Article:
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Even as the InSight lander heads to Mars, it is being accompanied by two test cubesats, the first such smallsats to ever fly an interplanetary mission.
The MARCO mission objective is a challenging one. The team will provide a dedicated relay during Mars InSight’s descent to the surface of the Red Planet on November 26, 2018. Rather than entering orbit, the CubeSats will pass 2,175 miles (3,500 kilometers) from Mars during the larger mission’s crucial landing phase. Mars will be 97.5 million miles (157 million kilometers) away at the time, making for an 8.7-light-minute communications lag from Mars to the Earth. The lag means that NASA engineers will need to wait 8.7 minutes to see whether the landing was successful, equivalent to Curiosity’s “seven minutes of terror;” meanwhile, if all goes well, MARCO will have a front-row seat to the show. While the success of the InSight mission isn’t dependent on MARCO, the CubeSats will provide a black box data recorder of all aspects of the mission’s descent.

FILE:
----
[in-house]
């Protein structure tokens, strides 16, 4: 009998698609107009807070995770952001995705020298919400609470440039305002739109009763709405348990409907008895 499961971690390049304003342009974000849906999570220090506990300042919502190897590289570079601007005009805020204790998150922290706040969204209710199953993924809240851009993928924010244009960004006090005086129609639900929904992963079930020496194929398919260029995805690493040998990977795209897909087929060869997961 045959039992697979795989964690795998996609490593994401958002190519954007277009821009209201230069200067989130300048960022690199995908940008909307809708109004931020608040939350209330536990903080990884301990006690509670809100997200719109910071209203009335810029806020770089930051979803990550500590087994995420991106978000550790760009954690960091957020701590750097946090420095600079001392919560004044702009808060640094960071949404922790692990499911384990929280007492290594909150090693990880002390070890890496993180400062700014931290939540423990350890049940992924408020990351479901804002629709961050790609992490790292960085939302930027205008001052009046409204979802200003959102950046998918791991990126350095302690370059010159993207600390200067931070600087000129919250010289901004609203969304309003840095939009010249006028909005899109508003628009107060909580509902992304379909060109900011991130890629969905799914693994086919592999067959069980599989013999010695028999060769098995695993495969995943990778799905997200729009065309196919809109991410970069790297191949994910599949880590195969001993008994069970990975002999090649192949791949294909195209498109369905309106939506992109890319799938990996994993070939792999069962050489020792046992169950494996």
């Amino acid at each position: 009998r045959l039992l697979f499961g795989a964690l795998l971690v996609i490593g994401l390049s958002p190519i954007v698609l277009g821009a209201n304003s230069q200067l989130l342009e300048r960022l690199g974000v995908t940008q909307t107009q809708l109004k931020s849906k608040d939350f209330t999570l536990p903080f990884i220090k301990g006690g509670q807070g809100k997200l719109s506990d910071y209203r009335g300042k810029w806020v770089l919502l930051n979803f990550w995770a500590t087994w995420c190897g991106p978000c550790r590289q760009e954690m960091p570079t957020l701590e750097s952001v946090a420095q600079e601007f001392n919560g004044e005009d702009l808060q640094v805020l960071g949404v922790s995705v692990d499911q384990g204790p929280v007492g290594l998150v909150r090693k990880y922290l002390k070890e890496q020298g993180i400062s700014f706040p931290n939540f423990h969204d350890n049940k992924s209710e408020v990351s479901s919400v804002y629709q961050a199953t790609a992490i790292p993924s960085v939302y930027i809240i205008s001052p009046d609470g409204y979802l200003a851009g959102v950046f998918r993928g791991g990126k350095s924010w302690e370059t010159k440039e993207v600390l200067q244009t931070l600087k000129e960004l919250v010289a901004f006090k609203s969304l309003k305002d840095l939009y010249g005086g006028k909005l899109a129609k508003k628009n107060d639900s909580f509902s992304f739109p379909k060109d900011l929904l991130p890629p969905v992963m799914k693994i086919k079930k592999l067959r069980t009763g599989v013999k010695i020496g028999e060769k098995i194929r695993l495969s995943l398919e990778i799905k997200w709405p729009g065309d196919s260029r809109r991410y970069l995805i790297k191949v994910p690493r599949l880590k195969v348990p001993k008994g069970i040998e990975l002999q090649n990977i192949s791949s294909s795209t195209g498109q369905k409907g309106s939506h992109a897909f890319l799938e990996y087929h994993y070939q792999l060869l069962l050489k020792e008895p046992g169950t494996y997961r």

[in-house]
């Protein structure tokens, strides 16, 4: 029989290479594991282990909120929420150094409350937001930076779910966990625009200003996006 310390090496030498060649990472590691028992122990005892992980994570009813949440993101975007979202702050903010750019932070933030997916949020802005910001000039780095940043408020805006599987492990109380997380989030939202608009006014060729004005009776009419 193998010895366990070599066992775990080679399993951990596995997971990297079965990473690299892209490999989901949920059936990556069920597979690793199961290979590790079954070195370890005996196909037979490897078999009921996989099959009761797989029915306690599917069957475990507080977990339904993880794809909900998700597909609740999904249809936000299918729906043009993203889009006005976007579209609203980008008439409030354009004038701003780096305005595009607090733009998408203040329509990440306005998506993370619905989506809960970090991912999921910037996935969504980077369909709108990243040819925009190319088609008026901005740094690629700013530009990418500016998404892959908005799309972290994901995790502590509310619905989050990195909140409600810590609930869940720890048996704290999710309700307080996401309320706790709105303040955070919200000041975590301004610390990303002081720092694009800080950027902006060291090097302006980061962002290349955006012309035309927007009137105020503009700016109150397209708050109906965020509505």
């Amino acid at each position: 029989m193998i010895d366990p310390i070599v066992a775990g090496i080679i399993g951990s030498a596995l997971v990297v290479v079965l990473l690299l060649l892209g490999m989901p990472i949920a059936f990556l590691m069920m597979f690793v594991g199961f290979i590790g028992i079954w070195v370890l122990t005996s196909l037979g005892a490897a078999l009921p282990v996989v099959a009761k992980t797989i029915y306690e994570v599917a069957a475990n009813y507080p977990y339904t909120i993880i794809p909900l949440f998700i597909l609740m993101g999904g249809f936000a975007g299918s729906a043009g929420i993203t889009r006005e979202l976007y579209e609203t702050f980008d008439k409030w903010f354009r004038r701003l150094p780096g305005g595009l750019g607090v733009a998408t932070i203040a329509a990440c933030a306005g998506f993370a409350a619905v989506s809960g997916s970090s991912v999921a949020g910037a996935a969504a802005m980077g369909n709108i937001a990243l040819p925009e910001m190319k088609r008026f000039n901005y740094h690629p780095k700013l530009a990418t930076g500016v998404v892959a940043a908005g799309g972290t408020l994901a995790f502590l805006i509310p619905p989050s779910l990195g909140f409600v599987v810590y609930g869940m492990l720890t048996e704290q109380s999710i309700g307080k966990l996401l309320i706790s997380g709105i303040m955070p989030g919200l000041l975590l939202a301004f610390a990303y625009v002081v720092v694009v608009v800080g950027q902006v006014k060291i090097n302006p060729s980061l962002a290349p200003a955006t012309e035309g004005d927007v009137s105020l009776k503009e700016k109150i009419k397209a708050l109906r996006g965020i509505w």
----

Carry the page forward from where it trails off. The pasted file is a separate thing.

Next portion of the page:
If these cubesats succeed in accomplishing their engineering test missions, their true innovation will not be engineering but cost reduction. If they prove that cubesats can be designed as interplanetary probes, the costs to build and launch such missions will be drastically reduced. Not only do cubesats routinely use cheaper off-the-shelf components, they are far lighter than standard satellites, which means a smaller, cheaper rocket can launch them.
The data-relay test of these cubesats however is quite important, nonetheless. See my post above.